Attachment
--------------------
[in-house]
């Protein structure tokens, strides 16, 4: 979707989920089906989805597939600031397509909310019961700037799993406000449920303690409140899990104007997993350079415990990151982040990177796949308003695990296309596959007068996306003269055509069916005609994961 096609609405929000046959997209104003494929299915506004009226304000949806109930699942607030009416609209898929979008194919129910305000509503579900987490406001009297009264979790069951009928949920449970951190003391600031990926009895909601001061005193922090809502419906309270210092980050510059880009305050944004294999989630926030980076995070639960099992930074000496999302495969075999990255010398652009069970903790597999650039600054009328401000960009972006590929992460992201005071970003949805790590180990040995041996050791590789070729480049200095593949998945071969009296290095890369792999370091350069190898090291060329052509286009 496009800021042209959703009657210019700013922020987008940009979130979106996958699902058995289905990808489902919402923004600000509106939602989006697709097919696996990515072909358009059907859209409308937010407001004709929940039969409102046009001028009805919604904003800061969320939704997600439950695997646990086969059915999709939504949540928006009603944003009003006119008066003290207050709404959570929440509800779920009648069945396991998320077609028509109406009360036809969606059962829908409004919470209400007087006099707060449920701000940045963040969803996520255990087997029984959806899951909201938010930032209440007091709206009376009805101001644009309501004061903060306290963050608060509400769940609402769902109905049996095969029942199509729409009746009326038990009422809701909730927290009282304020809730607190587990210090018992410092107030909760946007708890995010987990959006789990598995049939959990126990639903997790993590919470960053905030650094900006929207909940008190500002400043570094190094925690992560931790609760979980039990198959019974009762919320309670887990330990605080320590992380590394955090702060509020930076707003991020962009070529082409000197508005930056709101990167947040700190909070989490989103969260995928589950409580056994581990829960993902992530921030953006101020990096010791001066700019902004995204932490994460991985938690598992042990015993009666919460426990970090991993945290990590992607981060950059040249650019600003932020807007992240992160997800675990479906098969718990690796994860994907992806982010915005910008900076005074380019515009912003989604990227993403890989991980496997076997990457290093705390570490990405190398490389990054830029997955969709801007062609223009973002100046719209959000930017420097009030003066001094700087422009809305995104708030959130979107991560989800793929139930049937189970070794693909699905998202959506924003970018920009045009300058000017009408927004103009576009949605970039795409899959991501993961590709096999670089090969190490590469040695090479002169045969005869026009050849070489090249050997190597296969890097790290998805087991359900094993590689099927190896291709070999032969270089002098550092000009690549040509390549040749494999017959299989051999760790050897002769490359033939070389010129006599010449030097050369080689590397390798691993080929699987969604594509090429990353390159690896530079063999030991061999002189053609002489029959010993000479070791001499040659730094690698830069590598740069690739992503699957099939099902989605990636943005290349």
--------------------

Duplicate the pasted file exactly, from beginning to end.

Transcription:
[in-house]
């Protein structure tokens, strides 16, 4: 979707989920089906989805597939600031397509909310019961700037799993406000449920303690409140899990104007997993350079415990990151982040990177796949308003695990296309596959007068996306003269055509069916005609994961 096609609405929000046959997209104003494929299915506004009226304000949806109930699942607030009416609209898929979008194919129910305000509503579900987490406001009297009264979790069951009928949920449970951190003391600031990926009895909601001061005193922090809502419906309270210092980050510059880009305050944004294999989630926030980076995070639960099992930074000496999302495969075999990255010398652009069970903790597999650039600054009328401000960009972006590929992460992201005071970003949805790590180990040995041996050791590789070729480049200095593949998945071969009296290095890369792999370091350069190898090291060329052509286009 496009800021042209959703009657210019700013922020987008940009979130979106996958699902058995289905990808489902919402923004600000509106939602989006697709097919696996990515072909358009059907859209409308937010407001004709929940039969409102046009001028009805919604904003800061969320939704997600439950695997646990086969059915999709939504949540928006009603944003009003006119008066003290207050709404959570929440509800779920009648069945396991998320077609028509109406009360036809969606059962829908409004919470209400007087006099707060449920701000940045963040969803996520255990087997029984959806899951909201938010930032209440007091709206009376009805101001644009309501004061903060306290963050608060509400769940609402769902109905049996095969029942199509729409009746009326038990009422809701909730927290009282304020809730607190587990210090018992410092107030909760946007708890995010987990959006789990598995049939959990126990639903997790993590919470960053905030650094900006929207909940008190500002400043570094190094925690992560931790609760979980039990198959019974009762919320309670887990330990605080320590992380590394955090702060509020930076707003991020962009070529082409000197508005930056709101990167947040700190909070989490989103969260995928589950409580056994581990829960993902992530921030953006101020990096010791001066700019902004995204932490994460991985938690598992042990015993009666919460426990970090991993945290990590992607981060950059040249650019600003932020807007992240992160997800675990479906098969718990690796994860994907992806982010915005910008900076005074380019515009912003989604990227993403890989991980496997076997990457290093705390570490990405190398490389990054830029997955969709801007062609223009973002100046719209959000930017420097009030003066001094700087422009809305995104708030959130979107991560989800793929139930049937189970070794693909699905998202959506924003970018920009045009300058000017009408927004103009576009949605970039795409899959991501993961590709096999670089090969190490590469040695090479002169045969005869026009050849070489090249050997190597296969890097790290998805087991359900094993590689099927190896291709070999032969270089002098550092000009690549040509390549040749494999017959299989051999760790050897002769490359033939070389010129006599010449030097050369080689590397390798691993080929699987969604594509090429990353390159690896530079063999030991061999002189053609002489029959010993000479070791001499040659730094690698830069590598740069690739992503699957099939099902989605990636943005290349």